I read a review by MJH of an Ursula Le Guin book (I think it was 'The Telling') which he completely laid into in a vicious dismissive way. His attacks seemed to be very much a 'yang' reaction to le Guin's 'yin' style. Or if you like a butch rejection of the femme. The book he wrote at that time - 'Light' - was very yang. 'Light' is a butch, positivist, sort of title don't you think?
'The course of the heart' by contrast is more of a yin title, and I think MJH might be starting to resolve his differences with the female.
ETA - coalescent tells me this yin novel was written ten years before 'Light', so the trajectory is one of falling away rather than moving towards reconciliation. The wikipedia entry on The Pleroma says
'Gnostic Texts envision the Pleroma as aspects of God, the Eternal Divine Principle, who can only be partially understood... Each aspect of God is given a name (sometimes several) and a female counterpart. Gnostics viewed Divinity and Completeness in terms of male/female unification.'
In all MJH stories reality is paper-thin, but so are we. If we try to move beyond the tissue of the world, we will be torn apart. In this story an Other World - the Coeur - is posited which may or may not mediate between humanity and the Pleroma. Like the gnostic Sophia, the blood line of the Coeur may or may not be eternal. The horrors of central Europe, up to and past the Holocaust, may or may not be the wound left when the Coeur was ripped away from the Earth.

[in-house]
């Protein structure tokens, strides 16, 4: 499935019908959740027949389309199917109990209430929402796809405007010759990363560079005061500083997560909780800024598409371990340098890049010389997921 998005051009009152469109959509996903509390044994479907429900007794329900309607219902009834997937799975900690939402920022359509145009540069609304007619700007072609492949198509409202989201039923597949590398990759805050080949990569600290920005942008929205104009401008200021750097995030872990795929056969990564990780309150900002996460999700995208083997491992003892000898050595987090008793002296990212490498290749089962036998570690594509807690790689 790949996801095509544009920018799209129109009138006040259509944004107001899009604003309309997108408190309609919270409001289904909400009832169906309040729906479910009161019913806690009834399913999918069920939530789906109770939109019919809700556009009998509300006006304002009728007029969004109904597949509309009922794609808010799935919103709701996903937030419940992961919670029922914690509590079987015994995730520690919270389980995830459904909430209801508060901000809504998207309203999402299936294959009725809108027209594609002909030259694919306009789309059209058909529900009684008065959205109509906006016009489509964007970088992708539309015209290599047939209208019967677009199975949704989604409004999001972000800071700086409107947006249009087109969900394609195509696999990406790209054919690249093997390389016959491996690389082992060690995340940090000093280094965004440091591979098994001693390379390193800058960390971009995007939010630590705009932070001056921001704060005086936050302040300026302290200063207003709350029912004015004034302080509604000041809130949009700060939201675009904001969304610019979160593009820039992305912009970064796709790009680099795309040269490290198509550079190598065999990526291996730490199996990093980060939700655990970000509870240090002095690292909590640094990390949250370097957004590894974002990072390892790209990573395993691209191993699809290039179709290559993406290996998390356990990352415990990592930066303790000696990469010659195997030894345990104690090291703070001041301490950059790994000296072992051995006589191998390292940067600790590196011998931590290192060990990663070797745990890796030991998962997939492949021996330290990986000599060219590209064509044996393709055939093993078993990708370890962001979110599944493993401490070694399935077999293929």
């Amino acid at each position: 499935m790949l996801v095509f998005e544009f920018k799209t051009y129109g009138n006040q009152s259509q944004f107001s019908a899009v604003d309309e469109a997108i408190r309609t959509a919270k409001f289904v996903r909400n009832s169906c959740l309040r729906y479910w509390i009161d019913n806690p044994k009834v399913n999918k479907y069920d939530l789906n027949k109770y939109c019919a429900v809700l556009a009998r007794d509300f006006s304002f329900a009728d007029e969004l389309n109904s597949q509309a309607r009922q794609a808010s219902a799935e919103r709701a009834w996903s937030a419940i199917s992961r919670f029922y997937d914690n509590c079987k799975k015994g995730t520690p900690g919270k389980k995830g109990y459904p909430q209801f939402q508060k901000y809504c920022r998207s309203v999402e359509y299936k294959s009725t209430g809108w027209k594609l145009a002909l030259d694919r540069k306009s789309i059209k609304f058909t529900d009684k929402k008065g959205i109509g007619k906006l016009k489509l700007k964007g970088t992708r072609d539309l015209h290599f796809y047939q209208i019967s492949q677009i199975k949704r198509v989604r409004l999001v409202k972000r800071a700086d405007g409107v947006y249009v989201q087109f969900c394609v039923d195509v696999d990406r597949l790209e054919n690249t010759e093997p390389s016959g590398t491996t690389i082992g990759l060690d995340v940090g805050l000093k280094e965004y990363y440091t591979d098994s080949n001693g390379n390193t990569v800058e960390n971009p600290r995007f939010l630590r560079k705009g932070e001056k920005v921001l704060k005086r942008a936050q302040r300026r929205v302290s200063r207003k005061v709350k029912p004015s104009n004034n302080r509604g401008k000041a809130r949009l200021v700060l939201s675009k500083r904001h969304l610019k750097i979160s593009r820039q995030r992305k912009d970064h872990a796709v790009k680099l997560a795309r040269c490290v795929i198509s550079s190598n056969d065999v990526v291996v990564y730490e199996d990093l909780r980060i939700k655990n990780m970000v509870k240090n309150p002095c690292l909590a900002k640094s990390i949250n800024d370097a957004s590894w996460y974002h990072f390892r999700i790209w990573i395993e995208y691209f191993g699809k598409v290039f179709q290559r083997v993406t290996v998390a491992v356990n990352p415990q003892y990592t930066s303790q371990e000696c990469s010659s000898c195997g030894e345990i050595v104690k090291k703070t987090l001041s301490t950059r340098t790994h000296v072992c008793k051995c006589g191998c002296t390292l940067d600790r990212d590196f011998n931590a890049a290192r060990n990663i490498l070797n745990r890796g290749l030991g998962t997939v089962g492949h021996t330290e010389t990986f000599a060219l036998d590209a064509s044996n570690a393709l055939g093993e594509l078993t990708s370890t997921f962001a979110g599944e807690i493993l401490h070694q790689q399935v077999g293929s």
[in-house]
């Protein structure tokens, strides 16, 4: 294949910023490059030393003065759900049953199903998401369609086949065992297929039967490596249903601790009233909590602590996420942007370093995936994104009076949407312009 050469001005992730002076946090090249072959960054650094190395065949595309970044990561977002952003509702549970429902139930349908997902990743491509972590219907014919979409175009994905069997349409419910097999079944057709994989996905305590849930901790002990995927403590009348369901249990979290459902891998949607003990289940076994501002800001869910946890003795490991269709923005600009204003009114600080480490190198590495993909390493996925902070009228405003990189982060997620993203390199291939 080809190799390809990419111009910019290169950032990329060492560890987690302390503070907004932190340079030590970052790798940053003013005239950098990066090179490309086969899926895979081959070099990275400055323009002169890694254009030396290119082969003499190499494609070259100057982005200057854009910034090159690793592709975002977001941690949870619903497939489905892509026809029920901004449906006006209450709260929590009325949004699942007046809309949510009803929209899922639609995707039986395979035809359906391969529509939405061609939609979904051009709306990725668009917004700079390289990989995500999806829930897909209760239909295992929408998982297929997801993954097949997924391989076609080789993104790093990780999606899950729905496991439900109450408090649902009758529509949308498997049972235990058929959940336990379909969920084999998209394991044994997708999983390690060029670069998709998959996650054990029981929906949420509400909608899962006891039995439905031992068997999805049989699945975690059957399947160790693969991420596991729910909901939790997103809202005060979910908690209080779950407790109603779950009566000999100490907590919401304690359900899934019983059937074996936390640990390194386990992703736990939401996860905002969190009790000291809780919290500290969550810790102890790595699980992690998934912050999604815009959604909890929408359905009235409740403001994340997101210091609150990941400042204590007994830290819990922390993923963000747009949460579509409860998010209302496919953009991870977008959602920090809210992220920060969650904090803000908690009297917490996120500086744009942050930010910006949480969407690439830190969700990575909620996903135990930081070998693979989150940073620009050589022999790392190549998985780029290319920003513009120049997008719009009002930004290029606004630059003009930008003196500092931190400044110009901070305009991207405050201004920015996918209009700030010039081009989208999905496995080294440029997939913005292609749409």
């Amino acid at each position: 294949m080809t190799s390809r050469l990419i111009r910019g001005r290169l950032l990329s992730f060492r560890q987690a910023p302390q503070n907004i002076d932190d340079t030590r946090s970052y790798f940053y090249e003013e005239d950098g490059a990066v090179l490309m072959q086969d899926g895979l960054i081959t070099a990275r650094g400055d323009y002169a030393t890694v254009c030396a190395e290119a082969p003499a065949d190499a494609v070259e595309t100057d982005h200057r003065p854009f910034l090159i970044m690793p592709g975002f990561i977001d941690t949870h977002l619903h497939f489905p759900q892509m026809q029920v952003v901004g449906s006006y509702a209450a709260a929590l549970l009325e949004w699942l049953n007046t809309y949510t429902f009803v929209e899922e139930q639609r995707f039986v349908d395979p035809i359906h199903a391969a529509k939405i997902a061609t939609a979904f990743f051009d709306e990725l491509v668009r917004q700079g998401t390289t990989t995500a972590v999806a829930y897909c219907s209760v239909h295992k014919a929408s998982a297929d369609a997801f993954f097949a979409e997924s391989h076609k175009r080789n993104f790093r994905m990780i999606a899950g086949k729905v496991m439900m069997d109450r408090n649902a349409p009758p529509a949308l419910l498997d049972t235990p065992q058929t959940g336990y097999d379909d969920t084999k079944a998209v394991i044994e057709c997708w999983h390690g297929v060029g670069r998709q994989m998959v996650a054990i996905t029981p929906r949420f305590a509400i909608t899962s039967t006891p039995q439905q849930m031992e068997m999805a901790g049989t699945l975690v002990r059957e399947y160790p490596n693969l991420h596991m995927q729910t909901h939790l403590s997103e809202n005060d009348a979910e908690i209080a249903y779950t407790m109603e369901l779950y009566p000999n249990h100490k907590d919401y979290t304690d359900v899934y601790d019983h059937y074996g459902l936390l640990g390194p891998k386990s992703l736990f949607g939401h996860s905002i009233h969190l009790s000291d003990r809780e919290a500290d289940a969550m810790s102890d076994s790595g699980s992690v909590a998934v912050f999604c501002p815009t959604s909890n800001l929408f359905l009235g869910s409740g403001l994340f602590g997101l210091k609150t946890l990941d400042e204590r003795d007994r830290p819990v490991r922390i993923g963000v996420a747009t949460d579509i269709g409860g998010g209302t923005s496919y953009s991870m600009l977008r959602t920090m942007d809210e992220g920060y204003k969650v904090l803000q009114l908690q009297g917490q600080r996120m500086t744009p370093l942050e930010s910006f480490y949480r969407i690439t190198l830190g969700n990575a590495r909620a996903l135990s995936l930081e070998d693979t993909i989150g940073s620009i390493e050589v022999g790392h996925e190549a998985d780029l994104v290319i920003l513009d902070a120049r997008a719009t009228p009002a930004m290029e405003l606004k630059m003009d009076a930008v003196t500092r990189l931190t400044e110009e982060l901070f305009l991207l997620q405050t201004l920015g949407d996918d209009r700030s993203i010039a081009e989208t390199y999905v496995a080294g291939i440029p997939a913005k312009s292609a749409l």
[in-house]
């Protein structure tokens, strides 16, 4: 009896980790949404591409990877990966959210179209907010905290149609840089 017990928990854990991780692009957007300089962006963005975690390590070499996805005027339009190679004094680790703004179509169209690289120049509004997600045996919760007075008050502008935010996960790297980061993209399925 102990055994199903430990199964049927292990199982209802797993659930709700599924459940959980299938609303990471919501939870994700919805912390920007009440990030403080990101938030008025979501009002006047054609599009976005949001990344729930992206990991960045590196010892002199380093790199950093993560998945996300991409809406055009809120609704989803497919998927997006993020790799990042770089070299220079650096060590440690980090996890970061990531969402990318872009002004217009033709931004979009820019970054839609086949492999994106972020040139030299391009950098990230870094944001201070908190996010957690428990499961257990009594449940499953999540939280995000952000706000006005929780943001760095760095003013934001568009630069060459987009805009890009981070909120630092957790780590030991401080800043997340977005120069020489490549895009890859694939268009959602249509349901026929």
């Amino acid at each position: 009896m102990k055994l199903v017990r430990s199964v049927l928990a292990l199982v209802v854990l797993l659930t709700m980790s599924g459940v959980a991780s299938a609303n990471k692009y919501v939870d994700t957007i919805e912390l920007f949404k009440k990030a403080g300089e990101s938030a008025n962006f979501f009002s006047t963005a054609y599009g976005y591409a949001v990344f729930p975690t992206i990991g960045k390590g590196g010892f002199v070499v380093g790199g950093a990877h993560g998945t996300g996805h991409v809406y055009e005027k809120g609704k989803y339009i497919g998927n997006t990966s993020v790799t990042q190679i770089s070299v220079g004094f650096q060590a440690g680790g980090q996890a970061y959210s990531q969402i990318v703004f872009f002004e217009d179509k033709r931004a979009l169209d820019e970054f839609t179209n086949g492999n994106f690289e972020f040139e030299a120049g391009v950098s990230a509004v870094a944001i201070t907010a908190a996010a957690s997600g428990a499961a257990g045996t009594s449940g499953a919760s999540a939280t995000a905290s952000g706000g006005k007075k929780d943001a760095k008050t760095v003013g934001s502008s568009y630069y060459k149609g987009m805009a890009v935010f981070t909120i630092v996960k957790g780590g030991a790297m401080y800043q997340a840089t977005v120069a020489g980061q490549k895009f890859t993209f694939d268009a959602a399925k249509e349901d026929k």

The story is about the repercussions of an act of Theurgy. In some ways this novel has a lot in common with 'Jonathan Strange' but it has a more intense view of the danger of the Other World to us.
Finally I want to quote a passage that I like, which is tangential to the novel (most of which is set in the present day). I think MJH likes it too, as he reproduces it word for word later in the book
The Empress Gallica XII Hierodule, mounted and wearing polished plate armour but - in response some thought to a dream she had had as a child at the court of Charles VII of France - carrying no weapons, waited with her captains, Theodore Lascaris and the twenty-three-year-old English adventurer Michael Neville (later 'Michael of Anjou'), for the last assault on the citadel...
At ten in the morning a force of Serbs and Albanians, on ladders of their own dead, breached the inner defences; by noon they were still only halfway across the citadel, fighting grimly uphill street by street.
Lascaris was killed there early in the afternoon. Neville, trying wildly to come to his aid, with the remains of the small English contingent, seems to have been ambushed and awfully wounded, and it is possible the Empress thought both of them dead.
She was last seen on foot at four o'clock, near one of the gates. By then, someone said, she was weeping openly and had picked up a sword. Her armour, though spattered with blood, remained so bright that when the smoke cleared you could not bear to look directly at her. Several people saw her fall. Not content with killing her the Serbs trampled her unrecognisable.
I haven't quite finished this book (about 15 pages to go) but I wanted to post this now while I had a free moment.